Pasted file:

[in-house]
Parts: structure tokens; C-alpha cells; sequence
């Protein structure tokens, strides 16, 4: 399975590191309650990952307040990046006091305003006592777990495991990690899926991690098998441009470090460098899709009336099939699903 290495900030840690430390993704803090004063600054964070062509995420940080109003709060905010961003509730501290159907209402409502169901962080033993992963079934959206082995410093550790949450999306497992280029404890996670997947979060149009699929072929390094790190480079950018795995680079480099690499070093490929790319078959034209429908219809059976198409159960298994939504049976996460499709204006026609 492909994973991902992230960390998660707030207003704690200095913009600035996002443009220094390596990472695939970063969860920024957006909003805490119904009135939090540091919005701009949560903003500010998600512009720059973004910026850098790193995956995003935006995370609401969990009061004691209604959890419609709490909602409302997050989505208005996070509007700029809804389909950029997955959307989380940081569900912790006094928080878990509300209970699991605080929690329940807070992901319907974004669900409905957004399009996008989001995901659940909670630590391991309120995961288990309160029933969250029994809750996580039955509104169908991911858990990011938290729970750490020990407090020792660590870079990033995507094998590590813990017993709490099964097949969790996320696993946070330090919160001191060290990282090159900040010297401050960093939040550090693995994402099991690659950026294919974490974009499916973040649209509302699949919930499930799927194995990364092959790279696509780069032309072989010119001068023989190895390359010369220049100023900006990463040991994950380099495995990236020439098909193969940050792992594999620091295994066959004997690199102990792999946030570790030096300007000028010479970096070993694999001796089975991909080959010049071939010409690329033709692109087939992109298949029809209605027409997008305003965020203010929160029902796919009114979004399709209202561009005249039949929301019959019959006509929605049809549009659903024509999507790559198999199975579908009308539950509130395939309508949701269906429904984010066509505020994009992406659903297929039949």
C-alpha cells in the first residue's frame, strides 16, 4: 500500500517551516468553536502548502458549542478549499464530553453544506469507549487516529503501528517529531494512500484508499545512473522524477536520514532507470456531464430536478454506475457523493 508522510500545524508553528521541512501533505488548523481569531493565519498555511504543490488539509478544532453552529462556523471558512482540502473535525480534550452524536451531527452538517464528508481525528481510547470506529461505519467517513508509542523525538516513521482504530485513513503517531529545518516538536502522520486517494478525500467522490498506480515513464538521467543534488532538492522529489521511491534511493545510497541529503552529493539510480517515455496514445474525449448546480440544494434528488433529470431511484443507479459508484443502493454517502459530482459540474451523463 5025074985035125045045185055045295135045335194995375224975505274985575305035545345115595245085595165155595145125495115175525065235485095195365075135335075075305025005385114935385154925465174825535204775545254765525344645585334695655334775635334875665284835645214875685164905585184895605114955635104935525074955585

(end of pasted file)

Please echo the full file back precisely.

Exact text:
[in-house]
Parts: structure tokens; C-alpha cells; sequence
């Protein structure tokens, strides 16, 4: 399975590191309650990952307040990046006091305003006592777990495991990690899926991690098998441009470090460098899709009336099939699903 290495900030840690430390993704803090004063600054964070062509995420940080109003709060905010961003509730501290159907209402409502169901962080033993992963079934959206082995410093550790949450999306497992280029404890996670997947979060149009699929072929390094790190480079950018795995680079480099690499070093490929790319078959034209429908219809059976198409159960298994939504049976996460499709204006026609 492909994973991902992230960390998660707030207003704690200095913009600035996002443009220094390596990472695939970063969860920024957006909003805490119904009135939090540091919005701009949560903003500010998600512009720059973004910026850098790193995956995003935006995370609401969990009061004691209604959890419609709490909602409302997050989505208005996070509007700029809804389909950029997955959307989380940081569900912790006094928080878990509300209970699991605080929690329940807070992901319907974004669900409905957004399009996008989001995901659940909670630590391991309120995961288990309160029933969250029994809750996580039955509104169908991911858990990011938290729970750490020990407090020792660590870079990033995507094998590590813990017993709490099964097949969790996320696993946070330090919160001191060290990282090159900040010297401050960093939040550090693995994402099991690659950026294919974490974009499916973040649209509302699949919930499930799927194995990364092959790279696509780069032309072989010119001068023989190895390359010369220049100023900006990463040991994950380099495995990236020439098909193969940050792992594999620091295994066959004997690199102990792999946030570790030096300007000028010479970096070993694999001796089975991909080959010049071939010409690329033709692109087939992109298949029809209605027409997008305003965020203010929160029902796919009114979004399709209202561009005249039949929301019959019959006509929605049809549009659903024509999507790559198999199975579908009308539950509130395939309508949701269906429904984010066509505020994009992406659903297929039949």
C-alpha cells in the first residue's frame, strides 16, 4: 500500500517551516468553536502548502458549542478549499464530553453544506469507549487516529503501528517529531494512500484508499545512473522524477536520514532507470456531464430536478454506475457523493 508522510500545524508553528521541512501533505488548523481569531493565519498555511504543490488539509478544532453552529462556523471558512482540502473535525480534550452524536451531527452538517464528508481525528481510547470506529461505519467517513508509542523525538516513521482504530485513513503517531529545518516538536502522520486517494478525500467522490498506480515513464538521467543534488532538492522529489521511491534511493545510497541529503552529493539510480517515455496514445474525449448546480440544494434528488433529470431511484443507479459508484443502493454517502459530482459540474451523463 5025074985035125045045185055045295135045335194995375224975505274985575305035545345115595245085595165155595145125495115175525065235485095195365075135335075075305025005385114935385154925465174825535204775545254765525344645585334695655334775635334875665284835645214875685164905585184895605114955635104935525074955585